has never failed me
and it has failed me horrifically
WHEN I HAVEN’T BEEN A BETTER ME
or at least not given it a better than
half of a chance. . .
OUR BEST TIMES
HAVE BEEN OUR ROUGHEST TIMES
(an ohhhh, there have been some severely rough times)
because soaked, shaken and jostled about
we’ve always ended up stronger, more invincible and
C L O S E R
SHE MAKES THINGS GROW
especially when I’ve given her
that served as some of the richest fertilizer
to some of the
that could never really been imagined
. . .only experienced
37 Years ago,
on June 9,
the day after we got married
we were laying by the hotel pool we had all to ourselves
talking about the future;
we both assumed we’d never see 50 years together
because of our ages
have never been bothered much by how much time we’ve got
because of the time
(and so the message that I usually include in each wedding ceremony
I conduct, is the message we’ve always taken to heart)
. . .Marriage is
but it’s the best job
you’ll ever had. . .
I may have seemingly had The World to give
but Erin’s always had the grace to
bring me HomeWe’ve been able to show each other
what we could have never seen alone. . .
Neighbor By JJ Heller, David Heller, and Andy Gullahorn
Sometimes it’s easier to jump to conclusions Than walk across the street It’s like I’d rather fill the blanks with illusions Than take the time to see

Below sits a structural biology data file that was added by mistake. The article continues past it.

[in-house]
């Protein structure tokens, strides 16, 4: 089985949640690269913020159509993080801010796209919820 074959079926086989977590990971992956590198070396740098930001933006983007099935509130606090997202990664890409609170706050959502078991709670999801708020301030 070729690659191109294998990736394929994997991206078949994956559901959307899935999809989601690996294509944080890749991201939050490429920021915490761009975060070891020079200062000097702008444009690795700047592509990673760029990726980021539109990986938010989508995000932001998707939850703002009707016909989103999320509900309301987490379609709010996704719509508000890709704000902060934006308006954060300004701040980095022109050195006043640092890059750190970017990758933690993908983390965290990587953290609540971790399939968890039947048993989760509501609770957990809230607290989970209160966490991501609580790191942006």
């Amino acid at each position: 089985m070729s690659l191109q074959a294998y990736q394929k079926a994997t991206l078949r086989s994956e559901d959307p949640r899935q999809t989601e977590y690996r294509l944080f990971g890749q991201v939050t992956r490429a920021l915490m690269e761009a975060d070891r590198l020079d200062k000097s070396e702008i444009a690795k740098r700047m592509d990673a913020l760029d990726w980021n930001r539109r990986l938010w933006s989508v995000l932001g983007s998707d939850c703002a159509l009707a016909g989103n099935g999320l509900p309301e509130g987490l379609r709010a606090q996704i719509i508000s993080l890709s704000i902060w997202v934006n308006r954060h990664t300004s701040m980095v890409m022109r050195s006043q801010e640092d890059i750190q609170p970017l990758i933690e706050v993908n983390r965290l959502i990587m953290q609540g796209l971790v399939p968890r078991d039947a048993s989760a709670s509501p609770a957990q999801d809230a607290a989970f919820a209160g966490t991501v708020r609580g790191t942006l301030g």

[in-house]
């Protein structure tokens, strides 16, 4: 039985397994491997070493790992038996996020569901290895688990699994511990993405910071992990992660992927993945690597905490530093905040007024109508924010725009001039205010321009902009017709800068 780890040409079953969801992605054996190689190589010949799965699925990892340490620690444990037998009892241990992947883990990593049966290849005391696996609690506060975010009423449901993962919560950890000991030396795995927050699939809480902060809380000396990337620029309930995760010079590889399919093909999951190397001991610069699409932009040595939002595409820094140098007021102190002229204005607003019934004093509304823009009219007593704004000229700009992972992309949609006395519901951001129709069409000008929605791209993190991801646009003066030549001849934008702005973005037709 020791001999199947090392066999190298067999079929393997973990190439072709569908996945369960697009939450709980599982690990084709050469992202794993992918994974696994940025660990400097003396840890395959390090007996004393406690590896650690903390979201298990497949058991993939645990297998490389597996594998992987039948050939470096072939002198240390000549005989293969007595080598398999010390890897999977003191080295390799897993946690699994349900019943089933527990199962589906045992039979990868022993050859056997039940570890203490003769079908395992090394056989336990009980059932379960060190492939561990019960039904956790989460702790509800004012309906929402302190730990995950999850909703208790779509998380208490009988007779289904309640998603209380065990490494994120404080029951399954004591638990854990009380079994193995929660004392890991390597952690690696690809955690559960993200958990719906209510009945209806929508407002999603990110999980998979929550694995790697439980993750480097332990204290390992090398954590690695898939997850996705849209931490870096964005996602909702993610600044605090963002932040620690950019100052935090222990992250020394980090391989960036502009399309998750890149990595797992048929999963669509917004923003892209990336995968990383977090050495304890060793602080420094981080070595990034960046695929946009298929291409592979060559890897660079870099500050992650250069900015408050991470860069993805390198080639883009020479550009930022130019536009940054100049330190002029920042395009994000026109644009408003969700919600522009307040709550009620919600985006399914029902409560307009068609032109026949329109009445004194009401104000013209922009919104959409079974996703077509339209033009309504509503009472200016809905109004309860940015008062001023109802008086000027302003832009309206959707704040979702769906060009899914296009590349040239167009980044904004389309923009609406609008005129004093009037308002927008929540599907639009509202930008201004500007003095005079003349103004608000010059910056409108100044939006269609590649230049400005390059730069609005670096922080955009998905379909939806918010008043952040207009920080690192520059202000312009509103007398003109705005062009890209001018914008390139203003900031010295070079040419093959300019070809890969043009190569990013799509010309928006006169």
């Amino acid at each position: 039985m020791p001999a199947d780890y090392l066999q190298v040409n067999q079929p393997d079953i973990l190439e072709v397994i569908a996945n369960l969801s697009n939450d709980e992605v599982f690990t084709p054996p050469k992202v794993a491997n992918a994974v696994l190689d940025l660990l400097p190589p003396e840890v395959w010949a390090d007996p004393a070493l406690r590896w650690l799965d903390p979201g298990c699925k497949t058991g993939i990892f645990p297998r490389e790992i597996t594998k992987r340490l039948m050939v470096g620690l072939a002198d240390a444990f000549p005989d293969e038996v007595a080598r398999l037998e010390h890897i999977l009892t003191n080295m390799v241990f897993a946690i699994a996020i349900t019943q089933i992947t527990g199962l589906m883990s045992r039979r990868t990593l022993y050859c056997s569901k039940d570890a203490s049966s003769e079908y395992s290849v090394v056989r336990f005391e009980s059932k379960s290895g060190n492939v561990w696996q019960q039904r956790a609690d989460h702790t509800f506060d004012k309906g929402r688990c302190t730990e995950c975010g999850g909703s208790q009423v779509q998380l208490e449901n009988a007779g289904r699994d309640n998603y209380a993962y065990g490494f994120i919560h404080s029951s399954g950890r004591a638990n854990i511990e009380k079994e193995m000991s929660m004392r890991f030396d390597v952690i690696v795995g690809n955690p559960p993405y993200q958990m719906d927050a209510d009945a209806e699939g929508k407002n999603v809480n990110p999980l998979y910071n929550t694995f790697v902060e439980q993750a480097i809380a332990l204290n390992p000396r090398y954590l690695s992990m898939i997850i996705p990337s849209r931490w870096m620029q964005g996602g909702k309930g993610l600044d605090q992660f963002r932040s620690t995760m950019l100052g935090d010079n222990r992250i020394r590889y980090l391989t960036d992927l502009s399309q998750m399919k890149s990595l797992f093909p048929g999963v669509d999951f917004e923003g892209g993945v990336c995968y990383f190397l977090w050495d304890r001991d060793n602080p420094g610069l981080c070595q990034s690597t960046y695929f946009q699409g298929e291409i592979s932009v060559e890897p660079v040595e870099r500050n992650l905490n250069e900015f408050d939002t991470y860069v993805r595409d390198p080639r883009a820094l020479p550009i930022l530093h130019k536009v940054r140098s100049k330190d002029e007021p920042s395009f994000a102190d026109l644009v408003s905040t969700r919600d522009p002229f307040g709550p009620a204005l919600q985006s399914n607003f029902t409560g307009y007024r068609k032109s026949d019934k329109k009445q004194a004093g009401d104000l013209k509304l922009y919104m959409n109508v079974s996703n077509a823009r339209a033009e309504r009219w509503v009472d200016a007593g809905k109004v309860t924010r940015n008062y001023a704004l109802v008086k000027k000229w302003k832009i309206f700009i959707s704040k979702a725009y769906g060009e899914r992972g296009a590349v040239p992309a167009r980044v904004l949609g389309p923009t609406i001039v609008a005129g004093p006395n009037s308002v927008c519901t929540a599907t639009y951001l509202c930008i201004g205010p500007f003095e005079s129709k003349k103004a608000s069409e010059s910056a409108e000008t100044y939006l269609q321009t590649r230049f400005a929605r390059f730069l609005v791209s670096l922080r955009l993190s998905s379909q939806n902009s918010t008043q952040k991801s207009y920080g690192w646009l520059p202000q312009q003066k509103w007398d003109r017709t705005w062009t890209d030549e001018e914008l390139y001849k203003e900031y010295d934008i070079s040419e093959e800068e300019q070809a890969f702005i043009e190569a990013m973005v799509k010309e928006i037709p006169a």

You are trying to close the back door of your car You are balancing the groceries and a baby in your arms You are more than just a sign in your front yard You are my neighbor
I can get so lost in the mission Of defending what I think I’ve been surfing on a sea of opinions But just behind the screen
You are grateful that the work day’s finally done You are stuck in miles of traffic, looking at your phone You are tryin’ to feel a little less alone You are my neighbor
When the chasm between us feels so wide That it’s hard to imagine the other side But we don’t have to see things eye to eye For me to love you like you are my neighbor My neighbor
Oh, to fear the unfamiliar Is the easy way to go But I believe we are connected more than we might ever know
There’s a light that shines on both the rich and poor Looks beyond where we came from and who we voted for ‘Till I can’t see a stranger anymore I see my neighbor May my heart be an open door to my neighbor You are my neighbor
S O M E T I M E S